Many of the moments by which I’ve defined myself have looked like this. Sometimes they take place in airports, other times gas stations. Rarely a smoke filled Waffle House at three a.m. My favorites are bus stations and depots. Always with different people, most of whom I’ve loved. Chances are I love them still. For me there’s nothing like leaving, departing, moving on, embracing the Next, especially when it’s the unknown; a peaceful fear washes over me, and I am left with a sense of balance. Will I see this person again? Will I return? When? From where else will I go?
The feeling used to seem like an oxymoron. Fear does not at once seem peaceful at all – it seems wrenching and panicky, like cowardice. Something to regret. Since that Greyhound bus on the desert highway, I’ve done all I can to say goodbye without looking back. It seemed weak. I wanted to embrace the next step, and honor whom and what I’d just departed because inside I was gone, already giving my whole self, nervous knees and short breath, to the Unknown. From a perspective that says unabashedly and inconsiderately it only gets better from here, looking back for me is a counterproductive burden. If my presence is my greatest gift, then I have given all I can. Thank you for being a part of it. A part of me.
So, to Portland, home of my savasana winter; to the communities I’ve orbited; the playgrounds on which I’ve learned how to manage my energy; friends, tribe, and family, all of whom I love for your contributions to the world around you, for your willingness to do the work it takes to grow and go where necessary to make it to the next step, the unknown – thank you. I’m headed off for my circuitous adventure, another enamoured summer on the seas along Alaska’s broken coastlines. See you on the other side.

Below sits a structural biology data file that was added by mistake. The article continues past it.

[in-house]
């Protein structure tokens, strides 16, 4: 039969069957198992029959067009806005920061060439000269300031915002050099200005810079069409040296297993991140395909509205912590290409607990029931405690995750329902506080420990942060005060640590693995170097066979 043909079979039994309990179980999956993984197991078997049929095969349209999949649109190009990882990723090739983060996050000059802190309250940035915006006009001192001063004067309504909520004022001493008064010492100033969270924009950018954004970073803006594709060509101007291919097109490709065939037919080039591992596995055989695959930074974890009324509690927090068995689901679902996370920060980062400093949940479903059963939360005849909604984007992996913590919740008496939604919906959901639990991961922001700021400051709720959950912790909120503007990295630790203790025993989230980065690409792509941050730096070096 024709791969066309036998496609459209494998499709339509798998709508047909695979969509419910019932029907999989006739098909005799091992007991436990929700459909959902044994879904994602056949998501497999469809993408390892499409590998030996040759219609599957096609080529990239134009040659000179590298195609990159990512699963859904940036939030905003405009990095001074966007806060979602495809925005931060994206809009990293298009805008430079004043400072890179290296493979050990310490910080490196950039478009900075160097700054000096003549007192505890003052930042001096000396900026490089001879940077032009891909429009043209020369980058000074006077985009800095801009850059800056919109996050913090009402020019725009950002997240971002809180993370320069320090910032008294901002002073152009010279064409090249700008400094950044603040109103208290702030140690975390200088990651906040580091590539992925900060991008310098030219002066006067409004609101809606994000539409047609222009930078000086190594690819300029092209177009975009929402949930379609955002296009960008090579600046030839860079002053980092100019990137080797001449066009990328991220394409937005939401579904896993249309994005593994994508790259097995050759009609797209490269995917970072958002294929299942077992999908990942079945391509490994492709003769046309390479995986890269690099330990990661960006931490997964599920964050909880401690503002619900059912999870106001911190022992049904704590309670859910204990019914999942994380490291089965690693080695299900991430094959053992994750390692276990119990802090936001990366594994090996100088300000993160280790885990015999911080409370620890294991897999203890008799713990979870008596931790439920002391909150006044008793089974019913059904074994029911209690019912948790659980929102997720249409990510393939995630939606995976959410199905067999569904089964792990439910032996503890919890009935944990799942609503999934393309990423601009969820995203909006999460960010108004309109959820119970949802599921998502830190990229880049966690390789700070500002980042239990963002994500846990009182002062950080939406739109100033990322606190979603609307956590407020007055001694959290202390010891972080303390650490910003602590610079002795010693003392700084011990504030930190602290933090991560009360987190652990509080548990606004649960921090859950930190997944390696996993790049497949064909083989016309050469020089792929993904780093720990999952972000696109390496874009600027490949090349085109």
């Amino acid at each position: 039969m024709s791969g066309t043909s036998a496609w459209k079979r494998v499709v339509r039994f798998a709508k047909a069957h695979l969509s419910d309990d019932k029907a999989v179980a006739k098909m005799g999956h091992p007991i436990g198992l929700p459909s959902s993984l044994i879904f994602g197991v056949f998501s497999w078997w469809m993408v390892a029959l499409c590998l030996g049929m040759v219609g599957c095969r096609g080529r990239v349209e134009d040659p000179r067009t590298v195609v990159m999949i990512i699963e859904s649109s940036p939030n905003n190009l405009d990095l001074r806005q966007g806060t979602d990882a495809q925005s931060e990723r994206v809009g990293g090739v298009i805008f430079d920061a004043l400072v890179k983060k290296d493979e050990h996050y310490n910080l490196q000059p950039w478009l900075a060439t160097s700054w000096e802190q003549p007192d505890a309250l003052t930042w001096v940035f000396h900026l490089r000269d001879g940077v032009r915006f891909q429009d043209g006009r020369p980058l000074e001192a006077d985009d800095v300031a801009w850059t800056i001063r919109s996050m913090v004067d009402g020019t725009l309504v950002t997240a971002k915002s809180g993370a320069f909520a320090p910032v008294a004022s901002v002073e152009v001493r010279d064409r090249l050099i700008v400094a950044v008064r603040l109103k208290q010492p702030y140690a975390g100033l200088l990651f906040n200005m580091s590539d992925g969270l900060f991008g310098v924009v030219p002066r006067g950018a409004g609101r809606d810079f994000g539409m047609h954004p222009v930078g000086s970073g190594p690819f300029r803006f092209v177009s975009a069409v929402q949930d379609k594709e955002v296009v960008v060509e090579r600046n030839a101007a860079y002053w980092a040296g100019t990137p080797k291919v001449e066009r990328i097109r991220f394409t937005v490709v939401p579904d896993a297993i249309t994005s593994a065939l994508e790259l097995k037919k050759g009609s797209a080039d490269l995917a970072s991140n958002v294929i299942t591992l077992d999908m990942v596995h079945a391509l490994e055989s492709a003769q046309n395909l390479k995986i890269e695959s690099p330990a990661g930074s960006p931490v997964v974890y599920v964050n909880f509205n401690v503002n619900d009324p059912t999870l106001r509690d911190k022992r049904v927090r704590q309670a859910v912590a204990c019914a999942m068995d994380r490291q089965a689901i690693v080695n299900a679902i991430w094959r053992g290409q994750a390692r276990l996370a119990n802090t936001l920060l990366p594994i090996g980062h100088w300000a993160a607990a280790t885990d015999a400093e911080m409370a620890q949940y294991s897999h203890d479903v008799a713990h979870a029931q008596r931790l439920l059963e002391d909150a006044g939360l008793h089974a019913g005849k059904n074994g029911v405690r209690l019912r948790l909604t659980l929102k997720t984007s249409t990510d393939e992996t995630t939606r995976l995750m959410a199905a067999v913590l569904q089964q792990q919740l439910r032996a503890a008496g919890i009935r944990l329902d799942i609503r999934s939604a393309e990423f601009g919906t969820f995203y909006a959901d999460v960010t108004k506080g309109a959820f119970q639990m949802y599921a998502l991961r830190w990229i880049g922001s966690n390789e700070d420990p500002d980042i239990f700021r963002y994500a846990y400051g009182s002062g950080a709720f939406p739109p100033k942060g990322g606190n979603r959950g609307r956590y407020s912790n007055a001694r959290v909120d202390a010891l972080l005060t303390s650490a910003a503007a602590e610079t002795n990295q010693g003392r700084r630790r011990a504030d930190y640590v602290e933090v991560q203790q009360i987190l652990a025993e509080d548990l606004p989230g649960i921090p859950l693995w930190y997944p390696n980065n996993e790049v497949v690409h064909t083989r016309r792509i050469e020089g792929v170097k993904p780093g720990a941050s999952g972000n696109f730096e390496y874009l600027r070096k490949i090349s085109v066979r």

20 March 2013 § Leave a comment
The last week has been a taxing few days of fishing jargon thrown about barstools and living rooms, fisherpeople saying this and that about fishing and people. It’s about the who can impress who, and who did what, can’t waits, have tos and wink wink nudges. Heather’s getting ready to run her boat by herself for the first time, and the old guys all have something to chuckle about the new girl in town. The ‘new girl,’ who grew up amongst them, just under the radar, working on the fiercest boats around. She’s one of a handful of female skippers in a fleet of 1600, and the preseason stress is as demanding as the fishing
While she prepared to send food and gear up on the barge, she evaluated her crew members, who, months ago, by some cosmic joke fell into a deep infatuation with one another – I heard one call it love – and wondered what she manifested. All this amongst our social goings-on with Bristol Bay’s finest.